Most of these absurdities resulted from the fact that investors typically buy condo hotels as an investment and want the kind of information that would be relevant to making an intelligent investment decision. However the prior SEC rules effectively prevented developers from selling condo hotels as an investment with the relevant information and structure to provide the greatest prospects of success. This created the practical paradox that it was illegal for developers to sell condo hotels as an investment, but it was not illegal for buyers to purchase condo hotels as an investment (and most buyers did so).

Practical implications of the new approach

In other articles, we intend to provide more background and detail for those who are new to the condo hotel scene. But this piece is designed for those who already know the basics, and perhaps even struggled with the limitations of condo hotel structure under the old rules. Thus, we move straight to the key considerations that hampered condo hotels under the old rules, and explore how the “new breed” of condo hotels (structured as securities to take advantage of the latest legal changes) is now positioned to become the dominant approach for this entire niche.

The table below summarizes some of the most significant requirements or features that distinguish the old approach of avoiding security status (and the old SEC rules on private offerings), from the new approach of accepting security status and complying with the new Rule 506(c). The critical requirement for the new approach is that all buyers of condo hotel units must be “accredited investors.” Generally speaking, this means that each purchaser must meet the requirement of either (1) a minimum net worth of $1 million (excluding primary residence), or (2) a minimum income of more than $200,000 per year (or $300,000 for a married couple) for each of the last two years, and reasonably expects the same for the current year.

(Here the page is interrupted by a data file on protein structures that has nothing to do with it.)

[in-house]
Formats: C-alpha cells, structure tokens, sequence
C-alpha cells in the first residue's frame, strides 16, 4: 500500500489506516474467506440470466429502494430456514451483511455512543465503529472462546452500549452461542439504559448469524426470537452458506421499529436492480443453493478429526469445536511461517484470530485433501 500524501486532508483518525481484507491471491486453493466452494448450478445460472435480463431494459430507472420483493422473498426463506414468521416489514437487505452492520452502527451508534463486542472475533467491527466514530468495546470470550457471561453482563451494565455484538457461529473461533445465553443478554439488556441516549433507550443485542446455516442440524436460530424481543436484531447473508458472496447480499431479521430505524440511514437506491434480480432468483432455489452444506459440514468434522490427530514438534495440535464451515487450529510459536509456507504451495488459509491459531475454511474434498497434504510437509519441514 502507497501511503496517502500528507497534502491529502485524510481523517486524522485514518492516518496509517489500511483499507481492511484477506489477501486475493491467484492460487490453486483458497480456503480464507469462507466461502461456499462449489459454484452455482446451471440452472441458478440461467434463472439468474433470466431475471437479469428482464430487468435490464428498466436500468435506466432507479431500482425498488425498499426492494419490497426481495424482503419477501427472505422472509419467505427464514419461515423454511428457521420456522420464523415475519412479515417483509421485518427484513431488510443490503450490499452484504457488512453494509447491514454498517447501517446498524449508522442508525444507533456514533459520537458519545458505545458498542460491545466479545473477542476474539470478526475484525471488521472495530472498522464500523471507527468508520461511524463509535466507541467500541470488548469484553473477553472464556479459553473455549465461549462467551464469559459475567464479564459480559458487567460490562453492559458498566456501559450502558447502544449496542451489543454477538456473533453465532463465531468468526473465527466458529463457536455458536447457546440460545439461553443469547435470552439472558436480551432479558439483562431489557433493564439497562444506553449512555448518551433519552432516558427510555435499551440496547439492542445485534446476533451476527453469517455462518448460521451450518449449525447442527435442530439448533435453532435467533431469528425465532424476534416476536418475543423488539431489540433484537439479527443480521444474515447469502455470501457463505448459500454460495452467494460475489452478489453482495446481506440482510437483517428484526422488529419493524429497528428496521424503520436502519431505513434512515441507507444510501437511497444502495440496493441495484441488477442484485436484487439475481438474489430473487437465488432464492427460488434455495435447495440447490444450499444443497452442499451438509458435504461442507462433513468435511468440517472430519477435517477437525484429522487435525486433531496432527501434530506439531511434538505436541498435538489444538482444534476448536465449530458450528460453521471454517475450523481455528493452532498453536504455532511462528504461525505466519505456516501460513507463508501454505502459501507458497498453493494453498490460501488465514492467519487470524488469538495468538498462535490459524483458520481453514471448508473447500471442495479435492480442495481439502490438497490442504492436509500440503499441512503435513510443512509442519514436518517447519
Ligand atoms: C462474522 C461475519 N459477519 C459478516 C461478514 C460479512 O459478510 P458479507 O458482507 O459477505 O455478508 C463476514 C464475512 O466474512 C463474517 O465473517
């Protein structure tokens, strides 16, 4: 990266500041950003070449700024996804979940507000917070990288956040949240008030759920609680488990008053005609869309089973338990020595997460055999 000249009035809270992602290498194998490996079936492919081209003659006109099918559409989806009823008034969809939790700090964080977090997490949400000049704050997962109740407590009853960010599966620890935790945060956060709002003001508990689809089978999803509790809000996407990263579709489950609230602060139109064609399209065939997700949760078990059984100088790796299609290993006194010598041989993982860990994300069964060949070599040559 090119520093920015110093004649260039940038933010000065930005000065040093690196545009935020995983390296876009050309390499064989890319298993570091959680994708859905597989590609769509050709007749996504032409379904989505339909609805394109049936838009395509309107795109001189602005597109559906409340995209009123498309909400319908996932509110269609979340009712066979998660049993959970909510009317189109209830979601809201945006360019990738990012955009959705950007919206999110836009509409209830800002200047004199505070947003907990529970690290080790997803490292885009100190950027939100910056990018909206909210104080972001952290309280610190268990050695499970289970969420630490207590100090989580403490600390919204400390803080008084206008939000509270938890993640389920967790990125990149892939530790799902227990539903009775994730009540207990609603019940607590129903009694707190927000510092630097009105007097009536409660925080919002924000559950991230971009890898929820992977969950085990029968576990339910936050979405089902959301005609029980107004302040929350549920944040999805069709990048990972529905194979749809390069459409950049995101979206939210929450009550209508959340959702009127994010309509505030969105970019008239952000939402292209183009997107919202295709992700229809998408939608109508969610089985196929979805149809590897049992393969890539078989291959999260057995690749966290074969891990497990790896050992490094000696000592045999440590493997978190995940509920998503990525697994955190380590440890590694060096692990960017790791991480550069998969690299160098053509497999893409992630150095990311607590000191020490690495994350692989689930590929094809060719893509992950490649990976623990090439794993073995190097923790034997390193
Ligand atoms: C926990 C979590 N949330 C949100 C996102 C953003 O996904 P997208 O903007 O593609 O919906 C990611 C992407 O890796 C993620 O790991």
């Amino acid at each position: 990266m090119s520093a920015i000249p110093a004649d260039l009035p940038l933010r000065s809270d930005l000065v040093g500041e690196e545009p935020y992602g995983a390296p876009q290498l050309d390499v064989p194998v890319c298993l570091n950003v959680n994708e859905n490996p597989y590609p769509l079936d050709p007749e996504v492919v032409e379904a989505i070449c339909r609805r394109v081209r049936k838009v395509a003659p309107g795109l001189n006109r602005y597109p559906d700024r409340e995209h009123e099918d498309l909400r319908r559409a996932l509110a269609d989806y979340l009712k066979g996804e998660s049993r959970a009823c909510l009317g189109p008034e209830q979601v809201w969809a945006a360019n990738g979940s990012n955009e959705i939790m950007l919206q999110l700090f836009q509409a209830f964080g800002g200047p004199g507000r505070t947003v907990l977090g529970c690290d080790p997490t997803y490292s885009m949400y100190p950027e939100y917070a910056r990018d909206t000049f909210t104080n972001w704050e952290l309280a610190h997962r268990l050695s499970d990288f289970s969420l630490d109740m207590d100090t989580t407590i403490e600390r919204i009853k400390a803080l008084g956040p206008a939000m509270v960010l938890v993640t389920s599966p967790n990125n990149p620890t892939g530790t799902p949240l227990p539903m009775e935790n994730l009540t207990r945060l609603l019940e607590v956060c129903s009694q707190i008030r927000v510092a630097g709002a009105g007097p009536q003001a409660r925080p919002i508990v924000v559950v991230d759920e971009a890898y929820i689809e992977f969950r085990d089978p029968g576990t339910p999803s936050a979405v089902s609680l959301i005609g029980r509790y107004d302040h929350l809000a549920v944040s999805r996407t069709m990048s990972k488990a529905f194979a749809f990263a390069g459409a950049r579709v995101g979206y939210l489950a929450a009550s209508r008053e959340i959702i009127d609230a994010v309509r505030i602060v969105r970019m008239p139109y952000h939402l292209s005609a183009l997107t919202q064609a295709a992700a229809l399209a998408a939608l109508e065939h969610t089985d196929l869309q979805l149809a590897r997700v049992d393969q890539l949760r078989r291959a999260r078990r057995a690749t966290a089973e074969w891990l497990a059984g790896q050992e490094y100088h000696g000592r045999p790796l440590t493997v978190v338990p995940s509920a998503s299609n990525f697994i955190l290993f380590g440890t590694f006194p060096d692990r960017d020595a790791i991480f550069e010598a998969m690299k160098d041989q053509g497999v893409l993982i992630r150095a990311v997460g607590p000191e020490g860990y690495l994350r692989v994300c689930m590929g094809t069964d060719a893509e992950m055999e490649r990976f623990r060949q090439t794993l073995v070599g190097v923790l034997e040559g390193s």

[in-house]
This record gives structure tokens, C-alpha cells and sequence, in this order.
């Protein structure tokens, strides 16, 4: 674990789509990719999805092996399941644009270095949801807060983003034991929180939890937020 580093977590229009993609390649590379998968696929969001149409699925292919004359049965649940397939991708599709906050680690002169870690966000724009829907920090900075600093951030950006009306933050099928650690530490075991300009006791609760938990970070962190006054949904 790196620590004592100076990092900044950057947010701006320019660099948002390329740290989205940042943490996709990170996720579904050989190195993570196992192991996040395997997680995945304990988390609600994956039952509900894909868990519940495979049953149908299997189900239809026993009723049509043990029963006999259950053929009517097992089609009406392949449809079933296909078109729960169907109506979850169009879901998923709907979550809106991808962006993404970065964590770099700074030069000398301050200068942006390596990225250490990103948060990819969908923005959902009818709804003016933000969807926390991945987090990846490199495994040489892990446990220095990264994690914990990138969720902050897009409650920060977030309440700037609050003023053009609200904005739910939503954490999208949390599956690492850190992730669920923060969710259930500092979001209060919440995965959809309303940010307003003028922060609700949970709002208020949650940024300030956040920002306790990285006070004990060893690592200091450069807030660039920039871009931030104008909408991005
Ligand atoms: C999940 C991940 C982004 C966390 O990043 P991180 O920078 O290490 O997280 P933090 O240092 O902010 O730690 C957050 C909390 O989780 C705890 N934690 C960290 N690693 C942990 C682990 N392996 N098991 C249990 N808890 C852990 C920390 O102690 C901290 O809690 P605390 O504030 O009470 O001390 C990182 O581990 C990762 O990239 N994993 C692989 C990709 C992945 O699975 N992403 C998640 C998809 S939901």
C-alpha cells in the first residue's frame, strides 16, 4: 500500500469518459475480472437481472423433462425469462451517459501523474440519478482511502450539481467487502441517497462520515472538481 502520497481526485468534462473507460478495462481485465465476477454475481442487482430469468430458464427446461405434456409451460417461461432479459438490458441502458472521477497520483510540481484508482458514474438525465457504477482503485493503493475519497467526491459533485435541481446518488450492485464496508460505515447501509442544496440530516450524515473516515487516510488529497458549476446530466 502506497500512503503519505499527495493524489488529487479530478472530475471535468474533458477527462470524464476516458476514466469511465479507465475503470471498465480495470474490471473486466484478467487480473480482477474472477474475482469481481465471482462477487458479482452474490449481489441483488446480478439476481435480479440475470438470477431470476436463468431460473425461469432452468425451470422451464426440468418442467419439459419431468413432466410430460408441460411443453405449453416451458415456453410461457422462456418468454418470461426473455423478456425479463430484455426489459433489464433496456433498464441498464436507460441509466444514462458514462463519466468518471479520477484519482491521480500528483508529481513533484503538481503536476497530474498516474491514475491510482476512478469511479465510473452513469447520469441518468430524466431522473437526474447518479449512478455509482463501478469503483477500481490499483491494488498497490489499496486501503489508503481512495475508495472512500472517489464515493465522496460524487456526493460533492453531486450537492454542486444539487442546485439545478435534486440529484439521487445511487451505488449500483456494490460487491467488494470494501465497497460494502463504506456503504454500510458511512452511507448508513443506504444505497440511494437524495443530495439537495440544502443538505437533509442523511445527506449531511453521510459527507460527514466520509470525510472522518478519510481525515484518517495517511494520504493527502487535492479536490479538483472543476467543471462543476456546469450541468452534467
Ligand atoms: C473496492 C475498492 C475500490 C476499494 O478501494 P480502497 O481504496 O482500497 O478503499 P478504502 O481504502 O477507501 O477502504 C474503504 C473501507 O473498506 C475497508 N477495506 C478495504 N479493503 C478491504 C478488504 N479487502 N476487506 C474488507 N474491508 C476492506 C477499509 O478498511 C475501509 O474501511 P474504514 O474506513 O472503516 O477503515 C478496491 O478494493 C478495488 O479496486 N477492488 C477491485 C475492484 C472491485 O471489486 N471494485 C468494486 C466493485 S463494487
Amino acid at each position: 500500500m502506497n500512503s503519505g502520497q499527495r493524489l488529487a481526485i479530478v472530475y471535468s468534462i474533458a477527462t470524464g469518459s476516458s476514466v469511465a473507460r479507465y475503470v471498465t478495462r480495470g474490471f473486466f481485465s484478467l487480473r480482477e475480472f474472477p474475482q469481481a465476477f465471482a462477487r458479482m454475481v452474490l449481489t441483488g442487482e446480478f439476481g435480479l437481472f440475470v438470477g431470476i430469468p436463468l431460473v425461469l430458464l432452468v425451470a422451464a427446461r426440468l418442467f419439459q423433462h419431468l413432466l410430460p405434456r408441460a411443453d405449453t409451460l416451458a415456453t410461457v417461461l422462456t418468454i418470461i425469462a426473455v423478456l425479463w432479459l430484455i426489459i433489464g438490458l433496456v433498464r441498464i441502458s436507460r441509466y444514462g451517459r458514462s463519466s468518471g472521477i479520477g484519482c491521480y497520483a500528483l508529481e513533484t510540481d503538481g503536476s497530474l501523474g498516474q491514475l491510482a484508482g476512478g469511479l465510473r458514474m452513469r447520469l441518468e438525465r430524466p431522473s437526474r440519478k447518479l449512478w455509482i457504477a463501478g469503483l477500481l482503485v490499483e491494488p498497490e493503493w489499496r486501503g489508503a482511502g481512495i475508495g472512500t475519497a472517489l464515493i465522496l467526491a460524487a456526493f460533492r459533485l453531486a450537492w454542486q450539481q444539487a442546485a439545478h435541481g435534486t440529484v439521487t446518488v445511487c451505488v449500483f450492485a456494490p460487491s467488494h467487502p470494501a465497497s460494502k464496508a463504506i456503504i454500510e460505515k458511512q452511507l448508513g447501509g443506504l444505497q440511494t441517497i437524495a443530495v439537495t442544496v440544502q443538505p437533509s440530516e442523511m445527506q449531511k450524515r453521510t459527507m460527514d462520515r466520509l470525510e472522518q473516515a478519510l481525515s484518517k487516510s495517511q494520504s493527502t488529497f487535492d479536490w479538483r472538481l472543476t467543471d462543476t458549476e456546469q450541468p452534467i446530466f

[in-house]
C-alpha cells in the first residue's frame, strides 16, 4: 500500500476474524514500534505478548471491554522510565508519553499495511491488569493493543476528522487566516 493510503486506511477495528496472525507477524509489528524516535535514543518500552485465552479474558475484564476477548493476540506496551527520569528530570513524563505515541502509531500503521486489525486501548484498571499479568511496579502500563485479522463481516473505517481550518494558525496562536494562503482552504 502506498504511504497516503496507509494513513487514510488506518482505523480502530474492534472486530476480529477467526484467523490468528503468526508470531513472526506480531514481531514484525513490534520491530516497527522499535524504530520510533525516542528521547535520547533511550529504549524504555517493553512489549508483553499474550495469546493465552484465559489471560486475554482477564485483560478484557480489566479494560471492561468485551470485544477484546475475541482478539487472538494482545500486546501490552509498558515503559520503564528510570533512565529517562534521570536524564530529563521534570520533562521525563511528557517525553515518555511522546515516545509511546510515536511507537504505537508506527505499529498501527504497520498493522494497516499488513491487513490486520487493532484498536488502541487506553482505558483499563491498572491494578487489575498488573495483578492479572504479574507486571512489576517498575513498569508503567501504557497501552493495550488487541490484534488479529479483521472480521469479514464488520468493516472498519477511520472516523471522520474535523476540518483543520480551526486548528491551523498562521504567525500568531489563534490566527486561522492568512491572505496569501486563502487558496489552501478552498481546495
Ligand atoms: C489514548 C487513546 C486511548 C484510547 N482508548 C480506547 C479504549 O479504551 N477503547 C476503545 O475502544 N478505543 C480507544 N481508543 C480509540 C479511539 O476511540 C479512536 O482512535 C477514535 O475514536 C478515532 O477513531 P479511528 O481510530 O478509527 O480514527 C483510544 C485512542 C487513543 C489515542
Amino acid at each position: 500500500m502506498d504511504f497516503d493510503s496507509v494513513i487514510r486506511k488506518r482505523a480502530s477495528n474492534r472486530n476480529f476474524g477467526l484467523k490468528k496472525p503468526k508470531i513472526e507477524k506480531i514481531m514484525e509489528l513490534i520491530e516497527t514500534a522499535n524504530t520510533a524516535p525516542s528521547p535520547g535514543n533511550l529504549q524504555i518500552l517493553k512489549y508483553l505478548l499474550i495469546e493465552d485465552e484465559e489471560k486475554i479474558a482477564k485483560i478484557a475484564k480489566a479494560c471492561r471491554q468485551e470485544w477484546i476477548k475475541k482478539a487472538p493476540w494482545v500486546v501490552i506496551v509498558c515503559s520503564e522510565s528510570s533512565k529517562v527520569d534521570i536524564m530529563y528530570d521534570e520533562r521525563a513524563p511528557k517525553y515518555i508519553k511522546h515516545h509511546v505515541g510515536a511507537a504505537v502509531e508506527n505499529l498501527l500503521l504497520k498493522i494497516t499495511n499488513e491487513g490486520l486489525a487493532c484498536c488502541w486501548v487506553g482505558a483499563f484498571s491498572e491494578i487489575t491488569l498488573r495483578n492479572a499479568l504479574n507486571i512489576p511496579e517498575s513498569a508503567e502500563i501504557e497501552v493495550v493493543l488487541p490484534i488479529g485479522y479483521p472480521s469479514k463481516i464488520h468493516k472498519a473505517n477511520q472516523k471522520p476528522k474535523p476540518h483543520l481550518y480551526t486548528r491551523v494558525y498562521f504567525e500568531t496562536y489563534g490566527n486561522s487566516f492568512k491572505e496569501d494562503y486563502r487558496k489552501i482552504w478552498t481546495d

So here it is in a nutshell, or in this case, a table.

Summary of the big changes wrought by new SEC Rule 506(c)
and how it will revolutionize condo hotels

Requirement or Feature

Old condo hotel approach:
Avoiding “security” status

Revived condo hotel approach:
Embracing “security” status

1.

Public solicitation or advertising to promote the condo hotel

Prohibited if condo hotel is a “security” but allowed if security status is avoided.

However, if the developer inadvertently fails over any of the strict prohibitions in avoiding security status, the offering then becomes a security and the public solicitation made impossible any colorable claim of a private offering.

Allowed.

The new rule permits a public solicitation to investors even for a private offering under 506(c) as long as all the ultimate buyers are “accredited investors” meeting minimum net worth and income standards. The requirement of a prior relationship with each potential customers is eliminated.